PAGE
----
Ergonomics may sound boring or difficult to grasp. But the field is so varied, most of us have been involved in some aspect of ergonomics without even knowing it. Those display screen equipment questionnaires every new employee has to complete? Ergonomics. Manual handling training? That’s ergonomics too. That horrible, fiddly website? Probably not been checked by an ergonomics consultant. Human factors training offered by many large employers also comes under ergonomics, but focuses on human-to-human communication rather than human-to-object interaction.
So, how to choose an ergonomics consultant?
The service offered by Adept Ergonomics (http://www.adeptergonomics.co.uk) covers everything from user experience of websites to posture and manual handling in industry and offices. Just about anyone looking to feel more comfortable in their working environment will have need of an ergonomics consultant. So will any business owner who cares about how their customers feel about the company and how their colleagues treat each other.
Precisely because ergonomics is such a wide area, the right consultant may vary depending on the job the client wants done. An industrial ergonomics consultant who can advise on safe manual handling in the workplace will not be the right person to ask to roadtest a new website before it goes live. The first tip is to be absolutely sure that the consultant has expertise in the right area. Many will have testimonies from previous clients, or be able to offer descriptions of the projects they have successfully completed. Their website or brochure should also offer guidance on their specialist areas. The Chartered Institute of Ergonomics and Human Factors (CIEHF) and the Institution of Occupational Safety and Health (IOSH) are the two professional bodies for the field, and most ergonomics consultants will have membership of one or both of these, along with a degree qualification in a relevant area.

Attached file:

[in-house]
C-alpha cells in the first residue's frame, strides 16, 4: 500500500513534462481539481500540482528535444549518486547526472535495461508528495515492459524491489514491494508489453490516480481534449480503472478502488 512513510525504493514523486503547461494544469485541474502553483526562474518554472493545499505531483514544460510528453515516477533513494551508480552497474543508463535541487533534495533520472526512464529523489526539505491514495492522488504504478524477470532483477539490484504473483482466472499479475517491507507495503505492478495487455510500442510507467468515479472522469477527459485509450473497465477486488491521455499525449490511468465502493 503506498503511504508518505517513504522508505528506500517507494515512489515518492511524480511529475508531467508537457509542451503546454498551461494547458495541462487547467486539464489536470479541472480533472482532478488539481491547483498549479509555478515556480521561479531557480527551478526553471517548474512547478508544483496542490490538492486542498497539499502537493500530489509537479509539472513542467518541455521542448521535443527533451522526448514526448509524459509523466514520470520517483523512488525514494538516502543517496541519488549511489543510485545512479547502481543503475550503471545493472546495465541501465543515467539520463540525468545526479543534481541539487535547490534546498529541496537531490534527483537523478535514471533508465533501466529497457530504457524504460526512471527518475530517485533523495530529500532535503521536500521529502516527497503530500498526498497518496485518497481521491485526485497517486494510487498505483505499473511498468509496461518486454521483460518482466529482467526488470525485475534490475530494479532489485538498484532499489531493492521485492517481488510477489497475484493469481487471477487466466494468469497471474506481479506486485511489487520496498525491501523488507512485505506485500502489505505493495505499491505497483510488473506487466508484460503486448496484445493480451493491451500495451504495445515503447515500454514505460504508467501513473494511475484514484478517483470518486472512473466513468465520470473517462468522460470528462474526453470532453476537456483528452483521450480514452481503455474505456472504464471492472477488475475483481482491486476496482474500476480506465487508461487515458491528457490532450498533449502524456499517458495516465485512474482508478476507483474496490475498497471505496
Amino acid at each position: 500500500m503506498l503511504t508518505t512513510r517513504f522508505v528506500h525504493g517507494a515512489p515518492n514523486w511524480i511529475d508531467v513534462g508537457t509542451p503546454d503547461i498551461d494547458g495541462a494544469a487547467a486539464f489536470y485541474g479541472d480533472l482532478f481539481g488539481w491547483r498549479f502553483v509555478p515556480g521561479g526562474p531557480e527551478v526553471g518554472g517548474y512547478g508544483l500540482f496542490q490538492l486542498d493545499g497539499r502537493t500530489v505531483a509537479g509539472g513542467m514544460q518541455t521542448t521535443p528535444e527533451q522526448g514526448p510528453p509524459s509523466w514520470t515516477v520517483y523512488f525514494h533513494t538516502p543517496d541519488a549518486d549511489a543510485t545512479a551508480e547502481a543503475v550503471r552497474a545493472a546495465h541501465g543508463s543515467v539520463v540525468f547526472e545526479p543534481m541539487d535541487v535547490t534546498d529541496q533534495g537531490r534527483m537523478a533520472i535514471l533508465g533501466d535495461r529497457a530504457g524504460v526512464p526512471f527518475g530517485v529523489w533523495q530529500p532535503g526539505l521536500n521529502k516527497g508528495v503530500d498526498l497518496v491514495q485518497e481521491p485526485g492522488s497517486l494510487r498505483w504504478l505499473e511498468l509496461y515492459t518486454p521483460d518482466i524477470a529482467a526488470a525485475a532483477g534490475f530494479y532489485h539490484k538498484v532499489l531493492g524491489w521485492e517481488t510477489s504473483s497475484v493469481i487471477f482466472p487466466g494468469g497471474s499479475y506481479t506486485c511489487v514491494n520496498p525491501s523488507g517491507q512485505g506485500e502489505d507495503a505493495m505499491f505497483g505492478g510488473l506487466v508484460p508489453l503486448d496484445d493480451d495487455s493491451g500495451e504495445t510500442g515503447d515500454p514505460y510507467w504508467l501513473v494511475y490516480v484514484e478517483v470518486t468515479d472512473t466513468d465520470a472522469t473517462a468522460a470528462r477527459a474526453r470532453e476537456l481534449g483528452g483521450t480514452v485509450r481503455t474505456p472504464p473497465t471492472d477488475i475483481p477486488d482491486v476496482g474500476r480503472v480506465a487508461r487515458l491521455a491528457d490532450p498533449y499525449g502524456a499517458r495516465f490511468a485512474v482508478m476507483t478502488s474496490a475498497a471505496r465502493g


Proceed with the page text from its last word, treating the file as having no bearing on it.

The human factors side of ergonomics is all about communication and reactions to it. The consultant should be in regular communication with the client about all aspects of the project. They should note where it’s going well, issues they have found, progress made and necessary or recommended improvements.
Sometimes the structure of the consulting firm can have an impact too. A smaller client may work better with a single freelance specialist ergonomics contractor, whereas a large organisation with more complex requirements across a greater number of locations may prefer to engage a partnership or big name consultancy. For a small firm, that large consulting partnership may seem just too nameless and faceless for their needs.
A client should be comfortable talking to the consultant. They should also be confident in their abilities. Just as with interviews, first impressions count. The number of similar projects undertaken offers an indication of whether the ergonomics consultant is experienced in the required area and able to react to the typical issues found.
A company such as Adept Ergonomics has many big-name clients in its portfolio. The breadth of expertise among the staff and the fact that the consultancy has been in business since 2006 are testimony to the professionalism and ability of the firm.